Carlos Vela creates an Olympics hurdle
At first glance, Carlos Vela's decision to reject an invitation to the Olympics appeared to border on treason. Arguably Mexico's best player at the moment, Vela, unlike Javier Hernandez, was unencumbered by FIFA's rule that required players to get permission from their club teams if they were born prior to 1989.
Vela, born in March 1989, could participate if he so chose. In order to concentrate on his club career, he said no, a decision that now resonates loudly in Mexico and has brought Vela harsh criticism, a misguided sentiment because the Mexican Federation is to blame for this uncomfortable situation.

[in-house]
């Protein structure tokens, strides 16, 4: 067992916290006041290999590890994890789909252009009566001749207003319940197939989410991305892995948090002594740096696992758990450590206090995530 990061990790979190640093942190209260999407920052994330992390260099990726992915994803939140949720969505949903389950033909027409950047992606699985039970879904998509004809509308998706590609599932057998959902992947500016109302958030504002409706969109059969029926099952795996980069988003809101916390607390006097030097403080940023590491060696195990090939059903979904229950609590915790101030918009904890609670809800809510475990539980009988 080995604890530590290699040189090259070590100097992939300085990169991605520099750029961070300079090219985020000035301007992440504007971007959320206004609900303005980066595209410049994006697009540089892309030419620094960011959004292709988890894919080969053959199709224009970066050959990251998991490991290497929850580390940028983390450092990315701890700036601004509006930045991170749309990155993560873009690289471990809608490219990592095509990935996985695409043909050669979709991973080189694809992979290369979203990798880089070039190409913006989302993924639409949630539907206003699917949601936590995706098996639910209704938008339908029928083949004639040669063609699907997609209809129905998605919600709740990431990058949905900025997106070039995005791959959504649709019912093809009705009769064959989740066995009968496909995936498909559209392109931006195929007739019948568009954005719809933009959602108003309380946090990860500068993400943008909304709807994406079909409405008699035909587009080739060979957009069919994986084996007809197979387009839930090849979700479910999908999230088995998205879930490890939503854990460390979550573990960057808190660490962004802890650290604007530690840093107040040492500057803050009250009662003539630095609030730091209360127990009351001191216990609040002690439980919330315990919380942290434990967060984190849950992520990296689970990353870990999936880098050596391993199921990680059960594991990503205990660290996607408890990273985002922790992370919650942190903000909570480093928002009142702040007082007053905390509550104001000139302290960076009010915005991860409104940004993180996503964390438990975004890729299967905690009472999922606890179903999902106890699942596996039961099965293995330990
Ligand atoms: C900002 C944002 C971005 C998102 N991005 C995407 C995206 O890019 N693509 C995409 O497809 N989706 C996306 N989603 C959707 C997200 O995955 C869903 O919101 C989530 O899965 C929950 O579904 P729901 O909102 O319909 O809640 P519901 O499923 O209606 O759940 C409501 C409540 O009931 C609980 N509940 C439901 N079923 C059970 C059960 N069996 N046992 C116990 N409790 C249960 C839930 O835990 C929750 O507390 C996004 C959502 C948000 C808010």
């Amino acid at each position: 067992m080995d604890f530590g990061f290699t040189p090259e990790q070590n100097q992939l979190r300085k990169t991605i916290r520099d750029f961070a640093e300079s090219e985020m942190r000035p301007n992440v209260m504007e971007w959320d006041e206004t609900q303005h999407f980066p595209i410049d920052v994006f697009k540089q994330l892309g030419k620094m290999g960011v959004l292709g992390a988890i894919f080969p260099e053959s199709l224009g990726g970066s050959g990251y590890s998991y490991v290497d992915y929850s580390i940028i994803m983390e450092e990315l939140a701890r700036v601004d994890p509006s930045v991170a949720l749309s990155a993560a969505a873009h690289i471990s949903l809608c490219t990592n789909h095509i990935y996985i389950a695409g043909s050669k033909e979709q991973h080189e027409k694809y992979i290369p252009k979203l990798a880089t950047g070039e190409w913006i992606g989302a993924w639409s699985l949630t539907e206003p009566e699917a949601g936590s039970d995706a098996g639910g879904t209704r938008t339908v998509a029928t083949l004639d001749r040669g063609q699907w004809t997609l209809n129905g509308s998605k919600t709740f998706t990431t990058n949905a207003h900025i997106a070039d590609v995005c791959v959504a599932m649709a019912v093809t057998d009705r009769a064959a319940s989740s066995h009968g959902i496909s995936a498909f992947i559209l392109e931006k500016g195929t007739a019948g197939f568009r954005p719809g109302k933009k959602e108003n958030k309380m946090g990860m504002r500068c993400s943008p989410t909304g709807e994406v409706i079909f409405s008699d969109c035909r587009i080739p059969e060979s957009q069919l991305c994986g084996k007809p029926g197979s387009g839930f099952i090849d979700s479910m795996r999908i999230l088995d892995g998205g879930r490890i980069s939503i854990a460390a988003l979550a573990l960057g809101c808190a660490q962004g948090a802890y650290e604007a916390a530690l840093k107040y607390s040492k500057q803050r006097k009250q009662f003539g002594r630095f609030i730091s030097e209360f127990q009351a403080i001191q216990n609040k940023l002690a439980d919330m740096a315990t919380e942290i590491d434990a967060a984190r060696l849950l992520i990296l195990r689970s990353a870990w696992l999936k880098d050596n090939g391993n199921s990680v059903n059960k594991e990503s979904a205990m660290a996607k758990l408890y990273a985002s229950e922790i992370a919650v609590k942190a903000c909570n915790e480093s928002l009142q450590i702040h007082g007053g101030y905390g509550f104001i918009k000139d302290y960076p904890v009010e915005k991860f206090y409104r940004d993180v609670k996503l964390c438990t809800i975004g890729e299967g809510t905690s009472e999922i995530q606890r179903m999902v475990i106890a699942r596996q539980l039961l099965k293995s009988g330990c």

For more than a year, Vela's career has lived on the whims of his mercurial managers. The great Arsene Wenger, in sending him out on loan in January of 2010 to West Bromwich Albion -- where Roy Hodgson played him sparingly -- and then again to Real Sociedad last summer, was essentially saying that Vela was not good enough to play for Arsenal. Similarly, El Tri manager Jose Manuel de la Torre in rejecting Vela, in part due to his lack of club playing time, for Mexico's Gold Cup squad last year was telling Vela he was also not good enough to play for his country either.